Imagine going to see a loved one at a local cemetery and finding their headstone or marker several damaged. That is the story at many local cemeteries following the August 10th derecho. Trees toppled. Headstones blown over and broken. More than two months after the storm, clean-up efforts are still underway and more help is needed.

Seth Staashelm is the interim parks and recreation director for the city of Marion. He told KCRG that between 30 and 50% of the trees in Oak Shade Cemetery in Marion are a complete loss. The city owns the cemetery, so safety is a major issue. Staalshelm said that with so many trees damaged and the liability issues involved, the cemetery roads were closed for a while. Those roads are now back open, but caution is still urged as crew still try and access damages.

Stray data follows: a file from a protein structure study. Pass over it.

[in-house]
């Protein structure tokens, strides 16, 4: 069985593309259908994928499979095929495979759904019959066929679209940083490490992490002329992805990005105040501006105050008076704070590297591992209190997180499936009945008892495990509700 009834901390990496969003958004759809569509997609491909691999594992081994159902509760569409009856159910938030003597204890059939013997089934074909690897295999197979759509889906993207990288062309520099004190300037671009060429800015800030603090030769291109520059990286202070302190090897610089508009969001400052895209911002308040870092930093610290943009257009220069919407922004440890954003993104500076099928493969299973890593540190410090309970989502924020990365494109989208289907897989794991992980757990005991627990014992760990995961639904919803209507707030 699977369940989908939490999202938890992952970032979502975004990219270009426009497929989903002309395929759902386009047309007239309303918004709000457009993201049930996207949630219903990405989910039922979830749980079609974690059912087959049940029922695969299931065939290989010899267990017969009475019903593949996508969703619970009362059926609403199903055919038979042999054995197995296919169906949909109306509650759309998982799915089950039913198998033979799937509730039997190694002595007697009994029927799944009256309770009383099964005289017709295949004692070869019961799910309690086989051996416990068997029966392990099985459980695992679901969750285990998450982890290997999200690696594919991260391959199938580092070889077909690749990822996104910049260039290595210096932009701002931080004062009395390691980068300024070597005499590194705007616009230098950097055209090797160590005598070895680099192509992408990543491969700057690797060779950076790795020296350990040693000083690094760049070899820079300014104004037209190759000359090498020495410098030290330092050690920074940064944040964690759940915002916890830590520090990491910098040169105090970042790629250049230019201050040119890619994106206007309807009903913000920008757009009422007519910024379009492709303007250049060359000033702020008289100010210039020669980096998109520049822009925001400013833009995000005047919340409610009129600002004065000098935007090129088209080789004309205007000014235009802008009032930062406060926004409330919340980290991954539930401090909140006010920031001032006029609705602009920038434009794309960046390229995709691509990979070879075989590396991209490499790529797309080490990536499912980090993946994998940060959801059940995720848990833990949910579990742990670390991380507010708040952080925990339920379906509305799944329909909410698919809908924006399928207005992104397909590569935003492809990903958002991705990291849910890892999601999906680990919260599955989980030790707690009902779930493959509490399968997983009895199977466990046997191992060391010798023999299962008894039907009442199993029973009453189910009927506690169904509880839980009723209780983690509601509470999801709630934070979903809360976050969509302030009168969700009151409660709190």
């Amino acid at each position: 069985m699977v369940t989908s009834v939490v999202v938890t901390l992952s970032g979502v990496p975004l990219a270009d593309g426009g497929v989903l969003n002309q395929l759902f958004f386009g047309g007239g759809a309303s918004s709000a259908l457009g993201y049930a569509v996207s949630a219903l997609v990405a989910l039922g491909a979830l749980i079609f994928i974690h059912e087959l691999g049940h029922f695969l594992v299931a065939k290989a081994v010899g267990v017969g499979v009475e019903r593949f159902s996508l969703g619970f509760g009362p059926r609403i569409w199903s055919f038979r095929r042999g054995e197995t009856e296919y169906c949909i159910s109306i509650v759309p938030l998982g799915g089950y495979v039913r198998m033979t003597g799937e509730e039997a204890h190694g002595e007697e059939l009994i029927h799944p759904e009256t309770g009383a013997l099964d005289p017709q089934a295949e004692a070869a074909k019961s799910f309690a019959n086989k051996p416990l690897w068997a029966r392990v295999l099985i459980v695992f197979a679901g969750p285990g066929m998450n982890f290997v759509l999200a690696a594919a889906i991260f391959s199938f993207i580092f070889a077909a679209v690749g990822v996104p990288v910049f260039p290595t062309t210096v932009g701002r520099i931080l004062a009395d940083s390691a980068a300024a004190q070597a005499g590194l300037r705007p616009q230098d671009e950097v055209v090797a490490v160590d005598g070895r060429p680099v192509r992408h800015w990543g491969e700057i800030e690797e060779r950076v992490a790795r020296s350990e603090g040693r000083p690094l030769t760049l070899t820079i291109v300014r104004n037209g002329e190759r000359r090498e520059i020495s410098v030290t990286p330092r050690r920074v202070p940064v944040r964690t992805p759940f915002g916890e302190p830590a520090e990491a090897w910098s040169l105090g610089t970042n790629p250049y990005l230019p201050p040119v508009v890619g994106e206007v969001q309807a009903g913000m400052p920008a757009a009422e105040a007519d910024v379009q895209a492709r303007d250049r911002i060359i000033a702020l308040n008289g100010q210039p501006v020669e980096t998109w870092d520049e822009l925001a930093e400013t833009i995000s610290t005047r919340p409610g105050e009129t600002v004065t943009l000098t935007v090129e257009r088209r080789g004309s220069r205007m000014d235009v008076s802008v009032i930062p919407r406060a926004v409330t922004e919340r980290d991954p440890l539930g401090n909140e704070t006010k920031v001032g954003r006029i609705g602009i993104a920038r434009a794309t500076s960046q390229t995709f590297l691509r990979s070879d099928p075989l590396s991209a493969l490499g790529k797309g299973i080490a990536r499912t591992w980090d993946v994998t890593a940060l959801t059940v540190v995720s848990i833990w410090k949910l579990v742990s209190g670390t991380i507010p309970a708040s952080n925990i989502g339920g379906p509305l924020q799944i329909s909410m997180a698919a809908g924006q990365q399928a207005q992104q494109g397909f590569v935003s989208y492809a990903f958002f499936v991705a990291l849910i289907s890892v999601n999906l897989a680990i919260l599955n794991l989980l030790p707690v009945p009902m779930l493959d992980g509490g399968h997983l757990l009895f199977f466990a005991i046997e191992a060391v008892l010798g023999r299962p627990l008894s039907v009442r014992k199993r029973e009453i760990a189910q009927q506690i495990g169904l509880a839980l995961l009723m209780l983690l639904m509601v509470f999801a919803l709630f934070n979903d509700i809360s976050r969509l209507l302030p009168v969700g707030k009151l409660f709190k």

Staashelm also urged people who have relatives with damaged headstones to contact their homeowners insurance. He told KCRG that if your coverage doesn't include headstones, you can contact The Friends of Oak Shade Cemetery. The group is helping to pay some of the costs of repairs, if those who are buried don't have family members that can help.

KCRG notes that the damage situation is very similar at Oak Hill Cemetery in Cedar Rapids. State law says that these cemeteries can no access their perpetual care funds to help recover from a disaster. Carl Thoerson, Oak Hill's superintendent, says they're talking with their insurance commissioner as well as the city. He noted that volunteers have stepped up and provided much need funds too.

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PHOTOS: Massive 2020 Storm Causes Widespread Damage in Cedar Rapids

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